Kukla's Korner Hockey
from Bill Fitsell of the Kingston Whig-Standard,
Why, after half a century, did this tradition die out? Some mascots did double duty as stick boys and were custodians of the tape. As players started to have two or three sticks in reserve and large stick racks became popular, it was too much for a juvenile to handle.
Maybe team coaches, managers and sponsors discovered more than luck was involved in running a successful hockey team and retired their charmed boys. And perhaps, in today’s enlightened society, it isn’t wise to have a youth cavorting around the dressing rooms or the players’ benches where “expletive deleteds” might scar or spice his vocabulary for life.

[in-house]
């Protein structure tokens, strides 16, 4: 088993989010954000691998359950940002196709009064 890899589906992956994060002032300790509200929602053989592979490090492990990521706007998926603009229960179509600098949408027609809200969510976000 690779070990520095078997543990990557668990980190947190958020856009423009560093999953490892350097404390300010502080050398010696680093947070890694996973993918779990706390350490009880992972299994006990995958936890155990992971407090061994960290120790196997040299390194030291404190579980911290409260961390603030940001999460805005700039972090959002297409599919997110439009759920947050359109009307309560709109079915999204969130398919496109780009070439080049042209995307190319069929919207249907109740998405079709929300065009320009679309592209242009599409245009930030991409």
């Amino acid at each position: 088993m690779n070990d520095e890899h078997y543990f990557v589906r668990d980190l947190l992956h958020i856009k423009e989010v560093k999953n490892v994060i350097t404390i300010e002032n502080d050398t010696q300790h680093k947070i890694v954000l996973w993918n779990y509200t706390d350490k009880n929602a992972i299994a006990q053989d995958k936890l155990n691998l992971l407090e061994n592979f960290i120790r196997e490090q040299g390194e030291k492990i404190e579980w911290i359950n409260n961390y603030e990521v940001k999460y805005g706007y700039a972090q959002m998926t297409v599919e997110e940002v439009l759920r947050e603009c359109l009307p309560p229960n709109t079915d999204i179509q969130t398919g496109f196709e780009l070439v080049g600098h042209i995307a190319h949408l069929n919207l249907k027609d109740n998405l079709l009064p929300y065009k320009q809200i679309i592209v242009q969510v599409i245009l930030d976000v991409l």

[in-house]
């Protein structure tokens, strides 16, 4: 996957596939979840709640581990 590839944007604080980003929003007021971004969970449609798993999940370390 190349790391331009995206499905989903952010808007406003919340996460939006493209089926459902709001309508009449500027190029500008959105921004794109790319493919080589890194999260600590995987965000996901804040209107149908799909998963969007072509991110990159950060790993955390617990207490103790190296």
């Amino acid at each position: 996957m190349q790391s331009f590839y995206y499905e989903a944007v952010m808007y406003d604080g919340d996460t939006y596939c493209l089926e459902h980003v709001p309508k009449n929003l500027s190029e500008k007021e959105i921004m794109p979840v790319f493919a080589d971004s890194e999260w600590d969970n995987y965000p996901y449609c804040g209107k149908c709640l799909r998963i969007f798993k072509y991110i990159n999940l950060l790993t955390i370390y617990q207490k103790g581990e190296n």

But today’s televised game still has an unofficial mascot. It’s Blue, the faithful pet of the high priest of rock’em, sock ‘em hockey - Kingston’s Don Cherry.
from the Boston Globe,
The hope, according to Patrice Bergeron, was that his teammates could qualify for the playoffs, thereby keeping his hopes of returning this season alive….
“I don’t need to tell you how great they’ve worked,” said Bergeron. “All year, they’ve done such a great job. We’ve done such a great job. It’s just awesome. At the same time, I think we’ve deserved it. We’re a great team and we’re pretty excited looking forward. Yes, we’re in, but we can’t be too excited about it. Anything can happen in the playoffs.”
read on for more on the Bruins…
from Robert Tychkowski of the Edmonton Sun,
If this year was a sophomore jinx for a guy who’s only played 183 NHL games, he came through it pretty well.